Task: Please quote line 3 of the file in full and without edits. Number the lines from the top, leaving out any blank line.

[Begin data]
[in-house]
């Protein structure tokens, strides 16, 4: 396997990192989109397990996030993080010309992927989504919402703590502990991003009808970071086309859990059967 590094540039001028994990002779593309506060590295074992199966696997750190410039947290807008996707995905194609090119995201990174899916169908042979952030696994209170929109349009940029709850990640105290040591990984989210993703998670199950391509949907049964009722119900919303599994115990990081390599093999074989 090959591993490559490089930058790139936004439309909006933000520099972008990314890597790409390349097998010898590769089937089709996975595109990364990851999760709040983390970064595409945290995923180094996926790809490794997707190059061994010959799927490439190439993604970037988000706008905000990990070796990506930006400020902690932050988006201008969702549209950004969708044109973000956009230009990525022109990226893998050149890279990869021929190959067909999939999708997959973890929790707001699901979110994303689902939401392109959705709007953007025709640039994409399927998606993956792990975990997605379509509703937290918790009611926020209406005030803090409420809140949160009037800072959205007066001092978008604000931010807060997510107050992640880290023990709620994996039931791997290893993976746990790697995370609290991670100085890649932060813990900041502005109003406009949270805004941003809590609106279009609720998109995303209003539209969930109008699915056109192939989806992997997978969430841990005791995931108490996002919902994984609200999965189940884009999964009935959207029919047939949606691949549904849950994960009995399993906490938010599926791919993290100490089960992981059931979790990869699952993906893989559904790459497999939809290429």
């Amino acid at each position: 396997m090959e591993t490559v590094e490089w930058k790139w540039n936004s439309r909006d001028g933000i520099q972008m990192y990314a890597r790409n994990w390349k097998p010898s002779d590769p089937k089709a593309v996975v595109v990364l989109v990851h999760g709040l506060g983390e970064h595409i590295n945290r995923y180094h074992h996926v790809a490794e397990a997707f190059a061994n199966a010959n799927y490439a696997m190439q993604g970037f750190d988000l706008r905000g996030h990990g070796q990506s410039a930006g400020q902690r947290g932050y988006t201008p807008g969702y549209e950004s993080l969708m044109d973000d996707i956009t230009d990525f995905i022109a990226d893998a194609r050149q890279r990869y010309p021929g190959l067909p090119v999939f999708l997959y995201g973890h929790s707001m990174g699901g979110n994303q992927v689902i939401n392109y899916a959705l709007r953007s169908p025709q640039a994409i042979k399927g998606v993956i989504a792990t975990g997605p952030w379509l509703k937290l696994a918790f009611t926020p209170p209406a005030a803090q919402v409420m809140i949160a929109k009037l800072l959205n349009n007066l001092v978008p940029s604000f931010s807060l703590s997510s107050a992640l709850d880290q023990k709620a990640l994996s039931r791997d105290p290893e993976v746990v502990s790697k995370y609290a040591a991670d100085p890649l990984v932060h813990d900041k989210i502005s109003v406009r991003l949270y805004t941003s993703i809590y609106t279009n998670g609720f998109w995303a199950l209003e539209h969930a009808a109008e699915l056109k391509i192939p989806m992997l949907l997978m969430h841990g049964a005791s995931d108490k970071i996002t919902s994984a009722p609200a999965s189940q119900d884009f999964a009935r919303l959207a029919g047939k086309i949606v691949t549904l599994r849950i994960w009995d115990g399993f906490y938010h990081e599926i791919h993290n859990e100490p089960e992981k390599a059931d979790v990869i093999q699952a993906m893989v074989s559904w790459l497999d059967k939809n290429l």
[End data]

């Amino acid at each position: 396997m090959e591993t490559v590094e490089w930058k790139w540039n936004s439309r909006d001028g933000i520099q972008m990192y990314a890597r790409n994990w390349k097998p010898s002779d590769p089937k089709a593309v996975v595109v990364l989109v990851h999760g709040l506060g983390e970064h595409i590295n945290r995923y180094h074992h996926v790809a490794e397990a997707f190059a061994n199966a010959n799927y490439a696997m190439q993604g970037f750190d988000l706008r905000g996030h990990g070796q990506s410039a930006g400020q902690r947290g932050y988006t201008p807008g969702y549209e950004s993080l969708m044109d973000d996707i956009t230009d990525f995905i022109a990226d893998a194609r050149q890279r990869y010309p021929g190959l067909p090119v999939f999708l997959y995201g973890h929790s707001m990174g699901g979110n994303q992927v689902i939401n392109y899916a959705l709007r953007s169908p025709q640039a994409i042979k399927g998606v993956i989504a792990t975990g997605p952030w379509l509703k937290l696994a918790f009611t926020p209170p209406a005030a803090q919402v409420m809140i949160a929109k009037l800072l959205n349009n007066l001092v978008p940029s604000f931010s807060l703590s997510s107050a992640l709850d880290q023990k709620a990640l994996s039931r791997d105290p290893e993976v746990v502990s790697k995370y609290a040591a991670d100085p890649l990984v932060h813990d900041k989210i502005s109003v406009r991003l949270y805004t941003s993703i809590y609106t279009n998670g609720f998109w995303a199950l209003e539209h969930a009808a109008e699915l056109k391509i192939p989806m992997l949907l997978m969430h841990g049964a005791s995931d108490k970071i996002t919902s994984a009722p609200a999965s189940q119900d884009f999964a009935r919303l959207a029919g047939k086309i949606v691949t549904l599994r849950i994960w009995d115990g399993f906490y938010h990081e599926i791919h993290n859990e100490p089960e992981k390599a059931d979790v990869i093999q699952a993906m893989v074989s559904w790459l497999d059967k939809n290429l």